“NorQuest is one of those gems that only Alberta seems to have,” Blaine explains of the generous gift. “The role they play in the education system is vital. For our new Canadians, Indigenous peoples, and people getting back on their feet, NorQuest is usually the first post-secondary education they encounter. NorQuest welcomes them and prepares them for further success through language instruction, skills training, or getting ready for more education. The core problem is that demand is extremely high. NorQuest always has several thousand students who are not funded by the province. Provincial education budgets only cover about 75 per cent of their spend. We give to NorQuest to try and cover this gap, and keep the programs going.”

Despite success in business and in the community, Blaine was shocked to hear he was a JA Laureate.

“I felt completely gobsmacked,” he admits. “I didn’t know I had been nominated, so when a friend called me to tell me the news, the shock almost killed me! Now that I’ve had time to reflect, I feel so honoured. The other Laureates are incredible community builders, so I have a lot of expectations to live up to.”

Now is a time of transition for Blaine.

“I’ve been spending the last year or so understanding how my role in life has changed. Selling the family business Is like seeing one of your kids leave home. I’m spending a lot of time working with organizations like the ThresholdImpact University of Alberta Venture Mentoring Service, Creative Destruction Lab, and volunteering for the Canadian military as an honorary colonel. I’m also an active angel investor, trying to create the next big business in Alberta. I’m trying to give back to our community, because it gave so much to me.”


Celebrate with Junior Achievement and this Years’ Laureates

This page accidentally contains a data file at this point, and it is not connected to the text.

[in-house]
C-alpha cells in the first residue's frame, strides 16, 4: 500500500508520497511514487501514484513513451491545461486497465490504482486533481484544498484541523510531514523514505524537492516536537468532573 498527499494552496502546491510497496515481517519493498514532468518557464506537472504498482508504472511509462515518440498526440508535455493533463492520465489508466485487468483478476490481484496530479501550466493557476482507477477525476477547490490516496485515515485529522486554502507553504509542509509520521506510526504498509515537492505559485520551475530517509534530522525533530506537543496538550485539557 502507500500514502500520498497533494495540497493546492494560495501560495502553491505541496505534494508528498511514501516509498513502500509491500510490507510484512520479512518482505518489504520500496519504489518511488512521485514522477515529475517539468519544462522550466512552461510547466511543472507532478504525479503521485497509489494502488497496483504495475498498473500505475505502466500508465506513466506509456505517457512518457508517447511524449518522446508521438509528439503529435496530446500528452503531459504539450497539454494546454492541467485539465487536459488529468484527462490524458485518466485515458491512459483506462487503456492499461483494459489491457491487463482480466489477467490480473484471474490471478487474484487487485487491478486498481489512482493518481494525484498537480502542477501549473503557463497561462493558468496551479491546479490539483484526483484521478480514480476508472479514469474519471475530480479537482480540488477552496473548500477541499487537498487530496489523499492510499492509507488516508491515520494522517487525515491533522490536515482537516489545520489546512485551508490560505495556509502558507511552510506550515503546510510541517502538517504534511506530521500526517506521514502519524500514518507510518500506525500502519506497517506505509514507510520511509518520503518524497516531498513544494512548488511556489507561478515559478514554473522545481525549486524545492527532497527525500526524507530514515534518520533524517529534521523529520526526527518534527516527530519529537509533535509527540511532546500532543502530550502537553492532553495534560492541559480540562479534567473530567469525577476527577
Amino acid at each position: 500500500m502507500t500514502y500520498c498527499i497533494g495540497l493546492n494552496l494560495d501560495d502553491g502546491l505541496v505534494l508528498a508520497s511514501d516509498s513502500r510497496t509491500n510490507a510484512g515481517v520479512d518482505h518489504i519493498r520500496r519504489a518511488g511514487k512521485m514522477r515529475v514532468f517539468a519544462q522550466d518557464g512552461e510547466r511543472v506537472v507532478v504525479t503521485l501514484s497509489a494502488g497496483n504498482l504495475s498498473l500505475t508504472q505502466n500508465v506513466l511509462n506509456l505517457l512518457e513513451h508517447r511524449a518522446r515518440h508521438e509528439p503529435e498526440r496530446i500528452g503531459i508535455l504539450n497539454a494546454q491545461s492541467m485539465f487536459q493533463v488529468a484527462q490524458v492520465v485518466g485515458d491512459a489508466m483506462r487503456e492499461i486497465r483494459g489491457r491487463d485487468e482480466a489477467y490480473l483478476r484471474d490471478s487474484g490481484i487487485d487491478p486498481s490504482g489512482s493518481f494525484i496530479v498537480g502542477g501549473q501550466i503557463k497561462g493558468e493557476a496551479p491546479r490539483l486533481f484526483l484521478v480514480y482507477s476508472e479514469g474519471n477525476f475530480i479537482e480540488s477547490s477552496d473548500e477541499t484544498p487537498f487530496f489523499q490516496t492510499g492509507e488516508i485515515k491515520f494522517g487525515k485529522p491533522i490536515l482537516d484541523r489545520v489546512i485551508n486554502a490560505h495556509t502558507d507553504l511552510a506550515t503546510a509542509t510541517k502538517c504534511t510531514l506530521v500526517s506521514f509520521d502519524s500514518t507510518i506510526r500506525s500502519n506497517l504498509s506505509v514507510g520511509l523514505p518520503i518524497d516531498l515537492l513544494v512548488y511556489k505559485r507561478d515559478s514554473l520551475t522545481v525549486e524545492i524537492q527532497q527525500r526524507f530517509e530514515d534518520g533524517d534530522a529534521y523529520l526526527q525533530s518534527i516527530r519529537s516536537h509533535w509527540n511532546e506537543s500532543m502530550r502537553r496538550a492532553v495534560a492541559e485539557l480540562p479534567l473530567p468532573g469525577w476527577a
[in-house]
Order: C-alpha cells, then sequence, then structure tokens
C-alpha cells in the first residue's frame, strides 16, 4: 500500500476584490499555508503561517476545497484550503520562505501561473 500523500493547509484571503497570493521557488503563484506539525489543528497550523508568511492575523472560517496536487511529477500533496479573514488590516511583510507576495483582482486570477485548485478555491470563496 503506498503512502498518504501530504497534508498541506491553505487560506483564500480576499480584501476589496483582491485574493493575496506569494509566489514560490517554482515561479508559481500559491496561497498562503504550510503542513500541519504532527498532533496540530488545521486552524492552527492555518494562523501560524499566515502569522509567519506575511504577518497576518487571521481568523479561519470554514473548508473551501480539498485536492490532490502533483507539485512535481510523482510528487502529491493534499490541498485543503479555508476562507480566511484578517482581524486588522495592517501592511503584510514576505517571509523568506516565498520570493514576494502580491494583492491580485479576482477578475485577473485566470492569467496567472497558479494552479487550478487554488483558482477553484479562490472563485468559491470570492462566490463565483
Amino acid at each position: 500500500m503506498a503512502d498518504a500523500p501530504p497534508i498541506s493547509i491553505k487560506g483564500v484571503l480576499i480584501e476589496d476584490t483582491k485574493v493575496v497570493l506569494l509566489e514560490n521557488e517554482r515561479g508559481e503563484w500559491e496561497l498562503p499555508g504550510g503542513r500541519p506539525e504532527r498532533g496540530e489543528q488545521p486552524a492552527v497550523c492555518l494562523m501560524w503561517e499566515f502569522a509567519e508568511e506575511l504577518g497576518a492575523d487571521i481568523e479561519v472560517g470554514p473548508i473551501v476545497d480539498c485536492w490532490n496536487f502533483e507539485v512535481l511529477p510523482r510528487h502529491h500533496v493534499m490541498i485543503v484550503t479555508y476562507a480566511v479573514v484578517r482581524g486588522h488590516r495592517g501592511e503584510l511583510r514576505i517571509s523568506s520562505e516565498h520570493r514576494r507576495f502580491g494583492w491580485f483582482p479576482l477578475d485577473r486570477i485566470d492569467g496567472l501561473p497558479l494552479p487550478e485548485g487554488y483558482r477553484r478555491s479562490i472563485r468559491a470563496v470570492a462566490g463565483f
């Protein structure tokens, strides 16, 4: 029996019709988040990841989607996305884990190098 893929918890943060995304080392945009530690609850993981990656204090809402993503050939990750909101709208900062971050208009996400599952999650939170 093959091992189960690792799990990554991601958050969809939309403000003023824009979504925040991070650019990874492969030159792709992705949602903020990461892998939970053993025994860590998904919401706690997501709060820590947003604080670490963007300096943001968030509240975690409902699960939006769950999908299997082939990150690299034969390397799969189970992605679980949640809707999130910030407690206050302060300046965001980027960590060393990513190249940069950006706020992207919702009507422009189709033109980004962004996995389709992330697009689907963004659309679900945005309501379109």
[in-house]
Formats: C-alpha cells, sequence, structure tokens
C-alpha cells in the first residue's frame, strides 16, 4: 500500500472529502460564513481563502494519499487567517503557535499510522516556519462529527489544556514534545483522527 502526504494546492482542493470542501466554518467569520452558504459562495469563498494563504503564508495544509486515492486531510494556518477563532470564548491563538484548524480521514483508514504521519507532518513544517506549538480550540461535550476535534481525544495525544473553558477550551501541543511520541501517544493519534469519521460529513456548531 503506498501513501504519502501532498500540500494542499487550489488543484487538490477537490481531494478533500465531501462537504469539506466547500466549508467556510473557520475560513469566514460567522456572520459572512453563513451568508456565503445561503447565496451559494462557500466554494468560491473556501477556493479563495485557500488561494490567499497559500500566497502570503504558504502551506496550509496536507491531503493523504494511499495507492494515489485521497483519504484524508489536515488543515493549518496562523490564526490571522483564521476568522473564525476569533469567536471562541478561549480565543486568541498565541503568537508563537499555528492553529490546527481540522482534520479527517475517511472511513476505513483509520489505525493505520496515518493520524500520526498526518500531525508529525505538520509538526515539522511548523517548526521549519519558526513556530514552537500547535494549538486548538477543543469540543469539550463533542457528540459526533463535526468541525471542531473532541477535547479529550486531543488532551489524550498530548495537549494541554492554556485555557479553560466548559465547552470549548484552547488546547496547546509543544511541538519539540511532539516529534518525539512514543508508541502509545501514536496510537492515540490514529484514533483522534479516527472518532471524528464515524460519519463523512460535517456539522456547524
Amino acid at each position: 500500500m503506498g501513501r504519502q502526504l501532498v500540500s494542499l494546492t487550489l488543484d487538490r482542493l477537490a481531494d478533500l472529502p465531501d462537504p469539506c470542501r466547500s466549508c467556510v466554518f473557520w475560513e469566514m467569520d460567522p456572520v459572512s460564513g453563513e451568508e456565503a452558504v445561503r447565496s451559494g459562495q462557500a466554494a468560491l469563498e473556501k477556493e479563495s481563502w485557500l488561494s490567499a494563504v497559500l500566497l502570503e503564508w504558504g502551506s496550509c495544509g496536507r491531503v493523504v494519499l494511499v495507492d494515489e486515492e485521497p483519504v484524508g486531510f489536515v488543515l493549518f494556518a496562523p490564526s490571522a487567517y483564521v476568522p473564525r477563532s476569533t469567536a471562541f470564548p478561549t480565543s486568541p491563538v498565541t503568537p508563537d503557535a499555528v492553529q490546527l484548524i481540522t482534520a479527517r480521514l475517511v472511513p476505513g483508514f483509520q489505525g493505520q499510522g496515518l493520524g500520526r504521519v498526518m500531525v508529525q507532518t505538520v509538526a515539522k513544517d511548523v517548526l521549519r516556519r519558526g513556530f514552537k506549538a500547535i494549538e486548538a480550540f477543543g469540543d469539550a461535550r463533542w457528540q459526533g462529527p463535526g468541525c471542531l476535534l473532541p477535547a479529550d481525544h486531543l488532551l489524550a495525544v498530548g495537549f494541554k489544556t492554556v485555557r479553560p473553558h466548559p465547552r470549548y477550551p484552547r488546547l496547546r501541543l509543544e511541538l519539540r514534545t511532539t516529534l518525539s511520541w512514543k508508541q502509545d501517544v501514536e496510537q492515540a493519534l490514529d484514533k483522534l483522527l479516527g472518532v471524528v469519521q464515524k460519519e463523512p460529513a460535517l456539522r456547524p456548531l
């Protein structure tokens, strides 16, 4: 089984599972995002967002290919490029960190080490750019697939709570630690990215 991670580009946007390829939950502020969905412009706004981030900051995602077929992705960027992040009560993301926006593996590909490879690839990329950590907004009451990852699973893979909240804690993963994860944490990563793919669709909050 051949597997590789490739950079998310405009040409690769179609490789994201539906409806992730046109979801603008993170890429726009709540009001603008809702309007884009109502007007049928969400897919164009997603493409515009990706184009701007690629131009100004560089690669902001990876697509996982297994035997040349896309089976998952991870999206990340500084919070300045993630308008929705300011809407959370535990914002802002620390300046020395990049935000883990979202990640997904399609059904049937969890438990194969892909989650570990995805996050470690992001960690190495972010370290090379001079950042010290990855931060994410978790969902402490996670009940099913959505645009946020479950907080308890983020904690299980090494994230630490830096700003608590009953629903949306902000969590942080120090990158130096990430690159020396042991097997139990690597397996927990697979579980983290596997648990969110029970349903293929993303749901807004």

Junior Achievement Northern Alberta has been inspired to re-energize its 40 year gala legacy to showcase entrepreneurship and philanthropy in a new light to young adults and businesspeople alike. The new format adds more valuable networking opportunities and an occasion for even presidents and CEO’s to learn something new and be inspired.

Select sponsors will get a two minute seat on the Inspiration Stage to deliver their own message of innovation, learning or inspiration, while guests take in cocktails and dinner safely spaced in an Alberta Health Services compliant program.

The new Business Hall of Fame inductees then take centre stage to share the stories behind their drive and success while being honoured for their lifetime achievements and service to the community.

The JA Northern Alberta Business Hall of Fame Celebration will also function as a fundraiser to support JA’s programs that inspire and teach youth entrepreneurship, financial literacy and work readiness. Tickets, available at janorthalberta.org/upcoming-events are: $3,900 for a table of 10, or $390 each. The event is scheduled for February 17, 2021, and subject to change if social distancing is still in effect.

Learn more about the 2020 event, the JA Business Hall of Fame and JA Northern Alberta’s programs at janorthalberta.org.